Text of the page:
While the majority of my work is as a Consulting Arborist, I have been pruning trees professionally since I started working for a tree service in 1992. I enjoy many things about pruning, including being outdoors, the climbing, the workout, and the challenge of achieving my goals for the pruning while maintaining/improving the trees’ beauty. On my best days, it seems as though I am on a retreat in someone’s back yard! When it’s 100 degrees, I’ve grossly underbid the job and nothing seems to be going well; it can be an arduous chore, however.

The most important objective of my pruning is usually structural improvement of the tree (in some cases I may also be trying to remove diseased wood, or the objective may be aesthetic improvement only). Much of what I am attempting to achieve with the pruning is to reduce the likelihood of trunk or limb failure for those parts which I deem to have any or all of the following: a poor attachment, defect and/or excessive length, weight or exposure.

For trunks or limbs I wish to prune for structural improvement, I either use reduction cuts (reducing limb length by removing the terminal portion back to a lateral branch of at least ½ the diameter of the cut stem) or I selectively remove limbs (thinning cuts) near their ends (Figure 1). In this way, I reduce the lever arm, sail and stress on the trunk or limb and its attachment as well as suppress its growth by reducing leaf area and photosynthetic capacity. This suppression is especially effective if limbs above the pruned limb grow over it and shade it out. Unless I have trained the tree from a young age, the process of trunk or limb suppression takes a few to several prunings.

The following images illustrate how I have suppressed a large limb with a defect (Figures 2-4) and one of two codominant (similar sized) trunks over several prunings.

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Figure 1. Illustration of reduction cuts from “An Illustrated Guide to Pruning,” by Ed Gilman (the best book on pruning I have read). A reduction cut shortens a stem or branch by removing the terminal to a lateral of at least 1/3 to ½ the diameter of the cut stem.
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Figure 2. View of Chinese pistache before pruning. I used reduction cuts to reduce stress on this heavy limb which was weakened from a large wound resulting from the loss of a limb a few years earlier.
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Figure 3. Close-up of pruned limb with previous limb failure visible.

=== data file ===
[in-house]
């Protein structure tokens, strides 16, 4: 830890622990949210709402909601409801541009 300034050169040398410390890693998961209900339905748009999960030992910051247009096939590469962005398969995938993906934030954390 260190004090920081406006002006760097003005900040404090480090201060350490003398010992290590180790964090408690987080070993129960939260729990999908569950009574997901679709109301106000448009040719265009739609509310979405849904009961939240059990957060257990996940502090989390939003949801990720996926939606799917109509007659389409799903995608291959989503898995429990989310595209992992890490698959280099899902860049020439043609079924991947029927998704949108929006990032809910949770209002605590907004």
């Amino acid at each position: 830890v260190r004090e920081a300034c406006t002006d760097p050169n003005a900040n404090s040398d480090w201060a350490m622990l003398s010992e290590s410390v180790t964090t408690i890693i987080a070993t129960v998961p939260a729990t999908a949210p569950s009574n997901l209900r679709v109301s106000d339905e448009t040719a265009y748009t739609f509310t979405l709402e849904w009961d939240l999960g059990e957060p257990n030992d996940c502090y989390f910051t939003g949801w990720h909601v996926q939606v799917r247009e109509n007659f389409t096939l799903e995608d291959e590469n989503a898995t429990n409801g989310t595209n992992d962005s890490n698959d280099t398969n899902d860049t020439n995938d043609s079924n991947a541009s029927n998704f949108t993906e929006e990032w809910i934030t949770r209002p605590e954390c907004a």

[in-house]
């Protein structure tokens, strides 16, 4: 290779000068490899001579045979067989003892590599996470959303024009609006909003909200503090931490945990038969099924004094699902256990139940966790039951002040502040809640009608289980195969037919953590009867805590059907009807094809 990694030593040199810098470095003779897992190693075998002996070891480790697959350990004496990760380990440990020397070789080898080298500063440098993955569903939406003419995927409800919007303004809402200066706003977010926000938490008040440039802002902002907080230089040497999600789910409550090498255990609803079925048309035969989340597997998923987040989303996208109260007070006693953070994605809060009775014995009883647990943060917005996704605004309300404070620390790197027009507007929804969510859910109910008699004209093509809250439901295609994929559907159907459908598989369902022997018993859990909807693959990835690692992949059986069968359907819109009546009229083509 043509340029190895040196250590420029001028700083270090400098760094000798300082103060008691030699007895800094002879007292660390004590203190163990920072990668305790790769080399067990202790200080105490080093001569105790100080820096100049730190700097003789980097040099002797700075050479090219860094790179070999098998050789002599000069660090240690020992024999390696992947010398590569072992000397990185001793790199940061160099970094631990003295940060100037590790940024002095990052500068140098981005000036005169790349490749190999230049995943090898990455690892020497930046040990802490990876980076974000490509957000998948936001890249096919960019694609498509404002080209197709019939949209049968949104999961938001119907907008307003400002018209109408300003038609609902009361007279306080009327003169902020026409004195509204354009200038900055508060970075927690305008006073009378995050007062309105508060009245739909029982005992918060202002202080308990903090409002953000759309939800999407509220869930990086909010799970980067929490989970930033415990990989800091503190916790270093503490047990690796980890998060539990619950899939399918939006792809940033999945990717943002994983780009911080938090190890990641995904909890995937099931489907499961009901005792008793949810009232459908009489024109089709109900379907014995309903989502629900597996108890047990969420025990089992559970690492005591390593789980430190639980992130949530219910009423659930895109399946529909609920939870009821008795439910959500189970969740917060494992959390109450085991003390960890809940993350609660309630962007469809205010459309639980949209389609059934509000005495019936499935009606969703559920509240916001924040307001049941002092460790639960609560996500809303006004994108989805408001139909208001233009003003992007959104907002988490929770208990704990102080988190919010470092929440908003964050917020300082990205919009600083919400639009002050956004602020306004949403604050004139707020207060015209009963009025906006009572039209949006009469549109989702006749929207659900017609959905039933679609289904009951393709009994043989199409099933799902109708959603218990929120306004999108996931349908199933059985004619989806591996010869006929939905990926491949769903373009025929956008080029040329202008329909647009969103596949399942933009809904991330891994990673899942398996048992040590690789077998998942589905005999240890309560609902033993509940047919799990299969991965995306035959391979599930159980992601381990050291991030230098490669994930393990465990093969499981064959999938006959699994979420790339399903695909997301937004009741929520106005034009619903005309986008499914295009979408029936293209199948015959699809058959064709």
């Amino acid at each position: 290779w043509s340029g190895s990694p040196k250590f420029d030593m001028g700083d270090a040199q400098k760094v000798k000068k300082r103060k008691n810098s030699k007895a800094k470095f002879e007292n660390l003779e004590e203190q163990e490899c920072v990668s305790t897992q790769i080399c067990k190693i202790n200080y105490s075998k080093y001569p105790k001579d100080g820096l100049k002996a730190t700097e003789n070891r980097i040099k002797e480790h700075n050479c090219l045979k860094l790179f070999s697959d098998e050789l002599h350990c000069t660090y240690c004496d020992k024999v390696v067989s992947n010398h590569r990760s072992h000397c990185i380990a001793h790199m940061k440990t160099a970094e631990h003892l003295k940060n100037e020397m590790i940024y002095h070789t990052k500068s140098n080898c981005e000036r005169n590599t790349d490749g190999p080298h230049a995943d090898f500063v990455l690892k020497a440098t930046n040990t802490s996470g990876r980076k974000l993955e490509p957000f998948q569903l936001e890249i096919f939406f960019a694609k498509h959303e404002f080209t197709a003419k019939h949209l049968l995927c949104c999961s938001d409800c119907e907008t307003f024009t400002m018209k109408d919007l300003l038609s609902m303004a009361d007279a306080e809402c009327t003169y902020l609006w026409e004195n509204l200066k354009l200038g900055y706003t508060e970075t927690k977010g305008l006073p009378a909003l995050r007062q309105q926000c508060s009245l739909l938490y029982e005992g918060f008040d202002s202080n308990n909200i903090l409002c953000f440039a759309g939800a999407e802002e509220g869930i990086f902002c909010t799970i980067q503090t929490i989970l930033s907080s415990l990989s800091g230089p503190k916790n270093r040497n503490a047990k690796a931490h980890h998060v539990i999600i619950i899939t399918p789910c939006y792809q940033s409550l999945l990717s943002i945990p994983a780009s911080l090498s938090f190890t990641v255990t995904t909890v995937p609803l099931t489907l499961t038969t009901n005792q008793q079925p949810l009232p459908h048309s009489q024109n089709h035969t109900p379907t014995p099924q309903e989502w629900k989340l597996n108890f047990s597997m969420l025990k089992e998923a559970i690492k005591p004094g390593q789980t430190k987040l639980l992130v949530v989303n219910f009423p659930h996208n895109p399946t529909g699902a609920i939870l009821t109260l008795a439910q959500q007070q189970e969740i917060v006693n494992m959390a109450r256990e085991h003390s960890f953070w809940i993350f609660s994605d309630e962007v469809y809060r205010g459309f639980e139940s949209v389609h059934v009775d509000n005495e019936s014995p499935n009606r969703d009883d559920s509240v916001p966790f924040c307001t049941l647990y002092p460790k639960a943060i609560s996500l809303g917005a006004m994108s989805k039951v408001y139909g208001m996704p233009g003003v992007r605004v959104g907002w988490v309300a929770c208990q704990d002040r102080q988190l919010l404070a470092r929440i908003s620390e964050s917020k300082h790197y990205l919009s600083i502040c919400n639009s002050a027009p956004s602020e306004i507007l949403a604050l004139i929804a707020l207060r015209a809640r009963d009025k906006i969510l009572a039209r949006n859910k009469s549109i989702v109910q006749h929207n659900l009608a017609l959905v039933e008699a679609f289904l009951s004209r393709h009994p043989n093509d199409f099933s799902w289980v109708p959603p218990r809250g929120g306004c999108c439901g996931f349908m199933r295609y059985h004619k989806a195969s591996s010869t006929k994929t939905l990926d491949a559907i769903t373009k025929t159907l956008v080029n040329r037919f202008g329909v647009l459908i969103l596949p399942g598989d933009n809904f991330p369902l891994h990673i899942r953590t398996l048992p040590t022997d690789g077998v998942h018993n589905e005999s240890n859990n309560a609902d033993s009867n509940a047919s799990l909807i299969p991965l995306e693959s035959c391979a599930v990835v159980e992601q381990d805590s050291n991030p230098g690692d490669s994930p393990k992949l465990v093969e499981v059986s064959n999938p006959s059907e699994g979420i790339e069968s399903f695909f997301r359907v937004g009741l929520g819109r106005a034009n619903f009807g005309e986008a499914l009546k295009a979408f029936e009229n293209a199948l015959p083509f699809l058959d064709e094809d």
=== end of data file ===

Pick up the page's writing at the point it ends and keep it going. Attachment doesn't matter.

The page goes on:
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Figure 4. Pistache post-pruning. Much weight and sail has been removed. The pruning has significantly reduced the likelihood of this limb breaking. Due to the increased exposure of the limb to sunlight, I anticipate a moderate amount of watersprouts (vigorous upright shoot) will grow on this limb. I recommended pruning the limb again within three years.
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Figure 6. Close-up of attachment of trunks, 2002. Note the nearly equal size of the trunks. There was evidence of possible internal cracking at this point (exudate). I decided to bolt (brace) the trunks together with threaded rod, washers and nuts in addition to the pruning.
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Figure 6. Close-up of attachment of trunks, 2002. Note the nearly equal size of the trunks. There was evidence of possible internal cracking at this point (exudate). I decided to bolt (brace) the trunks together with threaded rod, washers and nuts in addition to the pruning.
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Figure 7. View of the tree in fall 2011. Note the difference in size and height of the two trunks. I have pruned this tree almost every year since 2002. The pruning involved reduction cuts on the north (street side) trunk and maintaining its height to allow limbs above it originating on the south trunk to grow over it. It looked strange in the early years of its pruning, but I think it is looking pretty nice at this point.
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Figure 8. Close-up of trunk attachment, November 2011. Note the difference in size of the trunks due to the effects of regular pruning to suppress the trunk on the right.
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Figure 9. View of valley oak looking northwest. I find that in situations like these, suppressing the north facing trunk is normally best. This prevents sunburn and promotes more rapid shading of the suppressed trunk as trees tend to grow more rapidly on their south (sun exposed) side.

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